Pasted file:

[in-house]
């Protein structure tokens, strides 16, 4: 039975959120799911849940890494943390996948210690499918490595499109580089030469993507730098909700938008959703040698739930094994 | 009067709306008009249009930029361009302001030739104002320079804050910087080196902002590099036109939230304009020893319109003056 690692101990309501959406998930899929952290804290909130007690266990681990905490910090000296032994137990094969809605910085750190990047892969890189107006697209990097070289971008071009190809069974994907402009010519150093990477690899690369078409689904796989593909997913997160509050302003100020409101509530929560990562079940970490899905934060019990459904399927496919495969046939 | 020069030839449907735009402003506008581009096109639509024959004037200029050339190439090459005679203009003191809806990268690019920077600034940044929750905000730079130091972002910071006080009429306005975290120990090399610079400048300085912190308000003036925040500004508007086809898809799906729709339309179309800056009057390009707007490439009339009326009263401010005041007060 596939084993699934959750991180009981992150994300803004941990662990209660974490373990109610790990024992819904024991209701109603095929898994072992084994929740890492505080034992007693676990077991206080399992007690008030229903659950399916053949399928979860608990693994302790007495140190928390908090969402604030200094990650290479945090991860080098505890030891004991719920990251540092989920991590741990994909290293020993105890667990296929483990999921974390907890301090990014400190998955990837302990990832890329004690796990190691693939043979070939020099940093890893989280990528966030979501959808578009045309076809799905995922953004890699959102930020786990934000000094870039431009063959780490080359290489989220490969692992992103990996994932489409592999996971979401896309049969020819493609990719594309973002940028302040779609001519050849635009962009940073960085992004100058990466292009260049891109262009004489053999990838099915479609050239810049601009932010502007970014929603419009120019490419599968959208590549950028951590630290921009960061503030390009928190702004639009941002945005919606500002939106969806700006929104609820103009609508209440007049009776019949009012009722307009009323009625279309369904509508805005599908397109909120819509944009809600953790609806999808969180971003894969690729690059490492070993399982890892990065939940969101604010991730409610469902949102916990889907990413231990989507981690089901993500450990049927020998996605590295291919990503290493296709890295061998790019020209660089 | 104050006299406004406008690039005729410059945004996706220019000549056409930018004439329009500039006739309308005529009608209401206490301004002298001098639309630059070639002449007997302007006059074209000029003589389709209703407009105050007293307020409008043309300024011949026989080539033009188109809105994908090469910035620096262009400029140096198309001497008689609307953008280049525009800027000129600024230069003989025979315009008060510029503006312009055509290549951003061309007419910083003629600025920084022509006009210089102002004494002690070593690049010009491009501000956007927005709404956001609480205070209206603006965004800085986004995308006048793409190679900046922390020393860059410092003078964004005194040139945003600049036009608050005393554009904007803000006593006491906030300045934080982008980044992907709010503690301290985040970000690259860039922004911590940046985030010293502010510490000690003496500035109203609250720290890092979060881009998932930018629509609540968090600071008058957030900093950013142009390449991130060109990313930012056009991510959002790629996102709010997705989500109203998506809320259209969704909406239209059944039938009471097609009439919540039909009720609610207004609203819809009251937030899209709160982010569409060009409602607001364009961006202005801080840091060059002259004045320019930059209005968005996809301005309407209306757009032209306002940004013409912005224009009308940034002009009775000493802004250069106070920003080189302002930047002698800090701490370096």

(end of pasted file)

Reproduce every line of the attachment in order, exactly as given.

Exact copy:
[in-house]
């Protein structure tokens, strides 16, 4: 039975959120799911849940890494943390996948210690499918490595499109580089030469993507730098909700938008959703040698739930094994 | 009067709306008009249009930029361009302001030739104002320079804050910087080196902002590099036109939230304009020893319109003056 690692101990309501959406998930899929952290804290909130007690266990681990905490910090000296032994137990094969809605910085750190990047892969890189107006697209990097070289971008071009190809069974994907402009010519150093990477690899690369078409689904796989593909997913997160509050302003100020409101509530929560990562079940970490899905934060019990459904399927496919495969046939 | 020069030839449907735009402003506008581009096109639509024959004037200029050339190439090459005679203009003191809806990268690019920077600034940044929750905000730079130091972002910071006080009429306005975290120990090399610079400048300085912190308000003036925040500004508007086809898809799906729709339309179309800056009057390009707007490439009339009326009263401010005041007060 596939084993699934959750991180009981992150994300803004941990662990209660974490373990109610790990024992819904024991209701109603095929898994072992084994929740890492505080034992007693676990077991206080399992007690008030229903659950399916053949399928979860608990693994302790007495140190928390908090969402604030200094990650290479945090991860080098505890030891004991719920990251540092989920991590741990994909290293020993105890667990296929483990999921974390907890301090990014400190998955990837302990990832890329004690796990190691693939043979070939020099940093890893989280990528966030979501959808578009045309076809799905995922953004890699959102930020786990934000000094870039431009063959780490080359290489989220490969692992992103990996994932489409592999996971979401896309049969020819493609990719594309973002940028302040779609001519050849635009962009940073960085992004100058990466292009260049891109262009004489053999990838099915479609050239810049601009932010502007970014929603419009120019490419599968959208590549950028951590630290921009960061503030390009928190702004639009941002945005919606500002939106969806700006929104609820103009609508209440007049009776019949009012009722307009009323009625279309369904509508805005599908397109909120819509944009809600953790609806999808969180971003894969690729690059490492070993399982890892990065939940969101604010991730409610469902949102916990889907990413231990989507981690089901993500450990049927020998996605590295291919990503290493296709890295061998790019020209660089 | 104050006299406004406008690039005729410059945004996706220019000549056409930018004439329009500039006739309308005529009608209401206490301004002298001098639309630059070639002449007997302007006059074209000029003589389709209703407009105050007293307020409008043309300024011949026989080539033009188109809105994908090469910035620096262009400029140096198309001497008689609307953008280049525009800027000129600024230069003989025979315009008060510029503006312009055509290549951003061309007419910083003629600025920084022509006009210089102002004494002690070593690049010009491009501000956007927005709404956001609480205070209206603006965004800085986004995308006048793409190679900046922390020393860059410092003078964004005194040139945003600049036009608050005393554009904007803000006593006491906030300045934080982008980044992907709010503690301290985040970000690259860039922004911590940046985030010293502010510490000690003496500035109203609250720290890092979060881009998932930018629509609540968090600071008058957030900093950013142009390449991130060109990313930012056009991510959002790629996102709010997705989500109203998506809320259209969704909406239209059944039938009471097609009439919540039909009720609610207004609203819809009251937030899209709160982010569409060009409602607001364009961006202005801080840091060059002259004045320019930059209005968005996809301005309407209306757009032209306002940004013409912005224009009308940034002009009775000493802004250069106070920003080189302002930047002698800090701490370096």